Monday, February 11, 2008

Saying Grace?

I’m always quick to challenge and question others, especially my wife, when they say something overtly cliché. For whatever reason, I’m a stickler about this kind of thing. I often will respond with a “Could you please tell me what that even means? Where did that originate?” For the sake of example, I’ve tracked down a few clichés that all will know what they’ve been adopted to insinuate, but likely have no idea whatsoever where the saying originated. “Straight from the horse’s mouth” – “Bought the farm” – “Son of a gun” – “For the love of Pete” – “Knock on wood” – “Dead as a doornail”. OK, you get the point.

Much to my shock and excitement, my wife turned the tables on me last week. She point blank asked me, “Why do we pray before we eat?” I, with a big grin, responded, “I don’t really know… but I’m going to find out!” Of course the “I’m a good Christian”, Sunday School acceptable answer is, ”We pray before a meal to give thanks unto the Lord for His bountiful blessings that He has graciously bestowed upon us one and all.” But I challenge you to personally examine yourself to see if this too has become something lethargically habitual.

Our rhetoric is chock full of sayings and phrases that we don’t even know how to define. “Saying the blessing” or “saying grace” has the ability to become little more than another “Let the cat out of the bag”. In other words, we must be careful that we don’t repetitiously say a few lines without even really knowing what is coming out of our mouth. We could spend days discussing how “Death and life are in the power of the tongue.” (Proverbs 18:21a), but that’s’ not really where I want to head with this, for now. I simply want us all to know WHY we do what we do and know WHY we say what we say.

As far as origins, I decided to not spend more than a couple of minutes looking into it. After all, this isn’t really a deep, theological mystery here that I feel the need to unfold. If you need something scriptural though, after mentioning those who “abstain from foods”, 1 Timothy 4:4&5 states, “For everything created by God is good and nothing is to be rejected, if it is received with gratitude; for it is sanctified by means of the word of God and prayer”. Otherwise, I can’t really find anywhere that the Lord desires us to specifically recite a blessing before our meals. (Oddly, in older texts and traditions, such as in Deuteronomy 8, people said thanks after the meal.) We also know that Jesus was known to “bless the food” on several documented occasions in the Gospels.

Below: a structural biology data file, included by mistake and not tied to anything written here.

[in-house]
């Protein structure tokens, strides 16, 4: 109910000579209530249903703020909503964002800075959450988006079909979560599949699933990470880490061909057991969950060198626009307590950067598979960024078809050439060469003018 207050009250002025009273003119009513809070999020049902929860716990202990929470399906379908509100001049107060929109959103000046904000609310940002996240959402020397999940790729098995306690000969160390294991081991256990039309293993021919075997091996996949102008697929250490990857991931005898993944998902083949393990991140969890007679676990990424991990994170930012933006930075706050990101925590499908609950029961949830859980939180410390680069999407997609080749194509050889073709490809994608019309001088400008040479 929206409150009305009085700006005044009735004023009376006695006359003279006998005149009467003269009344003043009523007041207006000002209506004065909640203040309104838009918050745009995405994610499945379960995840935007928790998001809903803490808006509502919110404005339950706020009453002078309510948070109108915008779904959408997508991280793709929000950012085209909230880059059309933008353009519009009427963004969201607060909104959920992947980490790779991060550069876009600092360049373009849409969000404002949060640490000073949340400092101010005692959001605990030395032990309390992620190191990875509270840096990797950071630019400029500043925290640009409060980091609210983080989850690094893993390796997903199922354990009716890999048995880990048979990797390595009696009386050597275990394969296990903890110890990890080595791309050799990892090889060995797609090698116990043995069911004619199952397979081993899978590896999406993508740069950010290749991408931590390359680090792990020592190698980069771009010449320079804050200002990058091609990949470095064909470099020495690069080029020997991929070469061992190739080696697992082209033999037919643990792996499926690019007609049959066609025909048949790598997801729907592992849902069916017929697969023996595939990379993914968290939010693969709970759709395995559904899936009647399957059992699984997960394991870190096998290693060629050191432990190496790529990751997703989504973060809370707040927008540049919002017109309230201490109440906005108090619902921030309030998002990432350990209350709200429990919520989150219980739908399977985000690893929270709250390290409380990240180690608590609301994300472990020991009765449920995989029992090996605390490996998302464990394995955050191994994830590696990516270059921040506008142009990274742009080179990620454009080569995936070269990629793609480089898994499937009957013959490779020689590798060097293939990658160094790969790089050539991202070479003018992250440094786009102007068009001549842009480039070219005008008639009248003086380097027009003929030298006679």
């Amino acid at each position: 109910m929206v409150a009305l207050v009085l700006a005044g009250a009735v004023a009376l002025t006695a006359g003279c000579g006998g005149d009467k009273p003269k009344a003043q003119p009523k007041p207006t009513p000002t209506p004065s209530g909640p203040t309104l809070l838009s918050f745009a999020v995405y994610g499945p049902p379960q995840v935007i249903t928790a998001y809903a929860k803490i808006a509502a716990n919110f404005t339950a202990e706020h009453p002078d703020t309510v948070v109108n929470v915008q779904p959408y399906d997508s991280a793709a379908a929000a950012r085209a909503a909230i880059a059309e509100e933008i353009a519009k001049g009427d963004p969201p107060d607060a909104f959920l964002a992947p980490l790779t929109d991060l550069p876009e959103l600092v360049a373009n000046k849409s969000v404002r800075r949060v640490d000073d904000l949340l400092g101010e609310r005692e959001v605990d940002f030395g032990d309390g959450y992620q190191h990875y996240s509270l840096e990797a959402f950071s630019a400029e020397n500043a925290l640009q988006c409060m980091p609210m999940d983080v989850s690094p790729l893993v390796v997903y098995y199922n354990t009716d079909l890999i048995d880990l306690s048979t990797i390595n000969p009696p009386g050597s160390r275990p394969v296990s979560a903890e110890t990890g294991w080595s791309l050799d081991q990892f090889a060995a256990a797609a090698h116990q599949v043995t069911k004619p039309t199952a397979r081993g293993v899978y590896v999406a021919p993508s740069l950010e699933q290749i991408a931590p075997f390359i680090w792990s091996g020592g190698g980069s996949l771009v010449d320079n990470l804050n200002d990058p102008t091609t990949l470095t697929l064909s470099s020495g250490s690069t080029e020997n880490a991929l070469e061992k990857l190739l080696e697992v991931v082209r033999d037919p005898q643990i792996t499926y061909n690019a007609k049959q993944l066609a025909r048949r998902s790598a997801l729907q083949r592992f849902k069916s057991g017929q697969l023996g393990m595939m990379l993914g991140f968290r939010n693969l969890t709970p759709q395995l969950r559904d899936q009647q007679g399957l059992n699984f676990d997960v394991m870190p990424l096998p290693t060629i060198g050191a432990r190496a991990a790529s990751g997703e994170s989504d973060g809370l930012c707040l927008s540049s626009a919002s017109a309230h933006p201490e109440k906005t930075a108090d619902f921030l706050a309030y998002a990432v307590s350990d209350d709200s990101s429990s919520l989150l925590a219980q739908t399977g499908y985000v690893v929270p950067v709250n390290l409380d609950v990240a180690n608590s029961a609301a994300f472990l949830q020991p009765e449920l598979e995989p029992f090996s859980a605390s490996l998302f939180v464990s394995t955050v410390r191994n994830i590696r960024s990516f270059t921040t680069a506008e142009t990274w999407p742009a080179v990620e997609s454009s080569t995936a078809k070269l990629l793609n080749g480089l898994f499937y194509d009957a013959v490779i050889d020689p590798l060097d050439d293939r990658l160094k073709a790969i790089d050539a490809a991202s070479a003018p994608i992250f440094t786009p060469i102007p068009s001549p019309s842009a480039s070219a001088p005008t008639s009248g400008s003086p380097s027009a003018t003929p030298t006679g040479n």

Finding a common thread, Romans 12:14 says, “Bless those who persecute you; bless and curse not”. The word bless, in both examples - Jesus with the food and our response to others - is the Greek word “eulogeo” which means to speak well of. Our mouths hold such great power when we speak. With each little word that we choose to utter, blessings and curses literally come into being. To me, that brings such a responsibility to all that I choose to speak, but to stay on topic, even that twenty or thirty seconds before a meal could loose Heaven onto the earth. What if everyone that is truly a Believer decided to pray, with great expectation and faith, “Lord Your Kingdom of Heaven be manifested in this room in which I’m now sitting!”? What is more powerful, a prayer that is derived from our innermost being where the Spirit dwells or a half-hearted “thank you for food and grandma and blah, blah, blah” that is prayed from a nearly comatose mind?

I believe it’s not all about what you say, it is about where it originates that I believe is key. After all, we know that God is not interested in the flattering lips of men. If the words uttered from my mouth are birthed in love, gratitude, a thankful heart and strained through the wisdom of the Holy Spirit, then there are no worries as to the outcome. Blessing must come forth. We know that the Lord desires us to “Honor Him as God (and) give thanks.” (Romans 1:21), so let’s make sure that is what we’re really doing.

* I know this article is somewhat out of the ordinary around here. I purposely wanted to address something light-hearted today, I’ve been studying Paradise and Sheol and needed a break!


Anonymous said...

Interesting point, but what about the traditions of and the holding onto the ways of our forefathers of the faith?

Anonymous said...

I thought it was pretty interesting. I don’t think it hurts to pray before a meal, but it is the heart that’s the issue. Are we doing it to make a show of ourselves and how holy and righteous we are? Are we doing it to make sure we’re “covered” before the meal in case it’s going to make us sick? Or is the ultimate goal to give God thanks for the meal that He has once again provided and the constant reminder of His love and care for us by providing?


Joel Spencer said...

anonymous: Well, in Mark 7 Jesus addresses that point, pretty much. The Pharisees are getting onto the disciples (and Jesus) for "eating their bread with impure hands". (gasp!)

Jesus said, after calling the Pharisees hypocrites,"(you) honor Me with (your) lips, but (your) heart is far away from Me. In vain do (you) worship Me, teaching as doctrines the precepts of men."

So the way I see it, it's time we leave behind man's ways and follow Jesus alone. Thanks for asking, I hope this answers your question.